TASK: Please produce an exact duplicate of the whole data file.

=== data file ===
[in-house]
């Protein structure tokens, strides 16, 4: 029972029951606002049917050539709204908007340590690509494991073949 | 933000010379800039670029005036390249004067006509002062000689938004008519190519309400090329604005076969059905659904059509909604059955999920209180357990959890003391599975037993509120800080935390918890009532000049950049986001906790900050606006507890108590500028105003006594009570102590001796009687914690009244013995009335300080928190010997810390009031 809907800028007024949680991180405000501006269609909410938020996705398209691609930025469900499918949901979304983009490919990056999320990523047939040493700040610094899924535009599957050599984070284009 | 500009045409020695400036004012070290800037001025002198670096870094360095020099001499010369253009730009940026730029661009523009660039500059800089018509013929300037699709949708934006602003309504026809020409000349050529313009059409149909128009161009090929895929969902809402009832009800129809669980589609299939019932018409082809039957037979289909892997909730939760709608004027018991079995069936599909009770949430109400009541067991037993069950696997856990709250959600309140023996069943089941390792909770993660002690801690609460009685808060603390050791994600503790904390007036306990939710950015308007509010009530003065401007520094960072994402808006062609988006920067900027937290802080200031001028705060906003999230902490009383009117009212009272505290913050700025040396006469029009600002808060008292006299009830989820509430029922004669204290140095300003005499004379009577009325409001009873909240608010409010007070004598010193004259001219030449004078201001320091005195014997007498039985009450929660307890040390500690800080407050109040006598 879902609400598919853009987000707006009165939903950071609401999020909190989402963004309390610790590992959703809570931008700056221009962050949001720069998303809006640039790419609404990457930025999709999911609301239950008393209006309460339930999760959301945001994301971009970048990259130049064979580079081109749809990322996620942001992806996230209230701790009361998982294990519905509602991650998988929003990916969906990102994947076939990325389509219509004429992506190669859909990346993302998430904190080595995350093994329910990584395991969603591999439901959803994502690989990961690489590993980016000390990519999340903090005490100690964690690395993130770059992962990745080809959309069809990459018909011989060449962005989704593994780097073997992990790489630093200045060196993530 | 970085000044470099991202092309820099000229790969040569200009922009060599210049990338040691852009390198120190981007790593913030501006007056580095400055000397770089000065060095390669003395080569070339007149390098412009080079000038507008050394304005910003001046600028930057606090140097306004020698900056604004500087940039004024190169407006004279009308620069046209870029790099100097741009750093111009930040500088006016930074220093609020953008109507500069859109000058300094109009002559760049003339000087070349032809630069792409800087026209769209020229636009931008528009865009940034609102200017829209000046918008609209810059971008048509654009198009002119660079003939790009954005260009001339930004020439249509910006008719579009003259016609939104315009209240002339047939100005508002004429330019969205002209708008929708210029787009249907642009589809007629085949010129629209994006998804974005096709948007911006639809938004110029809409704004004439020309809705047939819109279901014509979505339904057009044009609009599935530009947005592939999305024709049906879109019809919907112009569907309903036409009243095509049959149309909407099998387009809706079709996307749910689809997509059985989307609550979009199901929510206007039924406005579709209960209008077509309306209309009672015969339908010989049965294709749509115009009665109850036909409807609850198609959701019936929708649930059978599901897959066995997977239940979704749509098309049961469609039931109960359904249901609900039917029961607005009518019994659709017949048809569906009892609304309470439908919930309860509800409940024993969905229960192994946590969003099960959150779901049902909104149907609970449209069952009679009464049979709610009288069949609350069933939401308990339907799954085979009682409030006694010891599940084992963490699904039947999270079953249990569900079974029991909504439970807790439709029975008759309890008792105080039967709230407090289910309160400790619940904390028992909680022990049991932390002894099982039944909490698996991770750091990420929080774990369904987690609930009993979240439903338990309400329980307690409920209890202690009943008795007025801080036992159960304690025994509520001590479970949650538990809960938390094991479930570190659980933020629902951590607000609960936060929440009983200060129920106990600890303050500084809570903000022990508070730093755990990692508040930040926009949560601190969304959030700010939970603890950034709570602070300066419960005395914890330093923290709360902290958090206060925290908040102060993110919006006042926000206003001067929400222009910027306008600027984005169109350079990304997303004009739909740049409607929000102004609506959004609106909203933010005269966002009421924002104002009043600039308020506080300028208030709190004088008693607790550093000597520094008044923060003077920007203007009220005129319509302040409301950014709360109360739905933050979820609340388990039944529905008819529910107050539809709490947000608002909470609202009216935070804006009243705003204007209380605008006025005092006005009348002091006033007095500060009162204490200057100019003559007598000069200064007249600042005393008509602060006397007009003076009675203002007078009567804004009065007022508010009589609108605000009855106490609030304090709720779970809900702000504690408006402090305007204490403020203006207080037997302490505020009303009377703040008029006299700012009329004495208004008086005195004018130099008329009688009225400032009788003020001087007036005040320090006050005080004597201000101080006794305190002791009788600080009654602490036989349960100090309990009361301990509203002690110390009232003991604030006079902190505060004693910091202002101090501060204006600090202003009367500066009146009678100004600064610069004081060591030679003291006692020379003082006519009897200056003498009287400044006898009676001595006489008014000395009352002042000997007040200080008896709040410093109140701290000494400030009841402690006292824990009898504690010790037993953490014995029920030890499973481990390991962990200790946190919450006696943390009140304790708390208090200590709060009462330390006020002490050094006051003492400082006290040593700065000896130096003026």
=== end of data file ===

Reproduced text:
[in-house]
């Protein structure tokens, strides 16, 4: 029972029951606002049917050539709204908007340590690509494991073949 | 933000010379800039670029005036390249004067006509002062000689938004008519190519309400090329604005076969059905659904059509909604059955999920209180357990959890003391599975037993509120800080935390918890009532000049950049986001906790900050606006507890108590500028105003006594009570102590001796009687914690009244013995009335300080928190010997810390009031 809907800028007024949680991180405000501006269609909410938020996705398209691609930025469900499918949901979304983009490919990056999320990523047939040493700040610094899924535009599957050599984070284009 | 500009045409020695400036004012070290800037001025002198670096870094360095020099001499010369253009730009940026730029661009523009660039500059800089018509013929300037699709949708934006602003309504026809020409000349050529313009059409149909128009161009090929895929969902809402009832009800129809669980589609299939019932018409082809039957037979289909892997909730939760709608004027018991079995069936599909009770949430109400009541067991037993069950696997856990709250959600309140023996069943089941390792909770993660002690801690609460009685808060603390050791994600503790904390007036306990939710950015308007509010009530003065401007520094960072994402808006062609988006920067900027937290802080200031001028705060906003999230902490009383009117009212009272505290913050700025040396006469029009600002808060008292006299009830989820509430029922004669204290140095300003005499004379009577009325409001009873909240608010409010007070004598010193004259001219030449004078201001320091005195014997007498039985009450929660307890040390500690800080407050109040006598 879902609400598919853009987000707006009165939903950071609401999020909190989402963004309390610790590992959703809570931008700056221009962050949001720069998303809006640039790419609404990457930025999709999911609301239950008393209006309460339930999760959301945001994301971009970048990259130049064979580079081109749809990322996620942001992806996230209230701790009361998982294990519905509602991650998988929003990916969906990102994947076939990325389509219509004429992506190669859909990346993302998430904190080595995350093994329910990584395991969603591999439901959803994502690989990961690489590993980016000390990519999340903090005490100690964690690395993130770059992962990745080809959309069809990459018909011989060449962005989704593994780097073997992990790489630093200045060196993530 | 970085000044470099991202092309820099000229790969040569200009922009060599210049990338040691852009390198120190981007790593913030501006007056580095400055000397770089000065060095390669003395080569070339007149390098412009080079000038507008050394304005910003001046600028930057606090140097306004020698900056604004500087940039004024190169407006004279009308620069046209870029790099100097741009750093111009930040500088006016930074220093609020953008109507500069859109000058300094109009002559760049003339000087070349032809630069792409800087026209769209020229636009931008528009865009940034609102200017829209000046918008609209810059971008048509654009198009002119660079003939790009954005260009001339930004020439249509910006008719579009003259016609939104315009209240002339047939100005508002004429330019969205002209708008929708210029787009249907642009589809007629085949010129629209994006998804974005096709948007911006639809938004110029809409704004004439020309809705047939819109279901014509979505339904057009044009609009599935530009947005592939999305024709049906879109019809919907112009569907309903036409009243095509049959149309909407099998387009809706079709996307749910689809997509059985989307609550979009199901929510206007039924406005579709209960209008077509309306209309009672015969339908010989049965294709749509115009009665109850036909409807609850198609959701019936929708649930059978599901897959066995997977239940979704749509098309049961469609039931109960359904249901609900039917029961607005009518019994659709017949048809569906009892609304309470439908919930309860509800409940024993969905229960192994946590969003099960959150779901049902909104149907609970449209069952009679009464049979709610009288069949609350069933939401308990339907799954085979009682409030006694010891599940084992963490699904039947999270079953249990569900079974029991909504439970807790439709029975008759309890008792105080039967709230407090289910309160400790619940904390028992909680022990049991932390002894099982039944909490698996991770750091990420929080774990369904987690609930009993979240439903338990309400329980307690409920209890202690009943008795007025801080036992159960304690025994509520001590479970949650538990809960938390094991479930570190659980933020629902951590607000609960936060929440009983200060129920106990600890303050500084809570903000022990508070730093755990990692508040930040926009949560601190969304959030700010939970603890950034709570602070300066419960005395914890330093923290709360902290958090206060925290908040102060993110919006006042926000206003001067929400222009910027306008600027984005169109350079990304997303004009739909740049409607929000102004609506959004609106909203933010005269966002009421924002104002009043600039308020506080300028208030709190004088008693607790550093000597520094008044923060003077920007203007009220005129319509302040409301950014709360109360739905933050979820609340388990039944529905008819529910107050539809709490947000608002909470609202009216935070804006009243705003204007209380605008006025005092006005009348002091006033007095500060009162204490200057100019003559007598000069200064007249600042005393008509602060006397007009003076009675203002007078009567804004009065007022508010009589609108605000009855106490609030304090709720779970809900702000504690408006402090305007204490403020203006207080037997302490505020009303009377703040008029006299700012009329004495208004008086005195004018130099008329009688009225400032009788003020001087007036005040320090006050005080004597201000101080006794305190002791009788600080009654602490036989349960100090309990009361301990509203002690110390009232003991604030006079902190505060004693910091202002101090501060204006600090202003009367500066009146009678100004600064610069004081060591030679003291006692020379003082006519009897200056003498009287400044006898009676001595006489008014000395009352002042000997007040200080008896709040410093109140701290000494400030009841402690006292824990009898504690010790037993953490014995029920030890499973481990390991962990200790946190919450006696943390009140304790708390208090200590709060009462330390006020002490050094006051003492400082006290040593700065000896130096003026």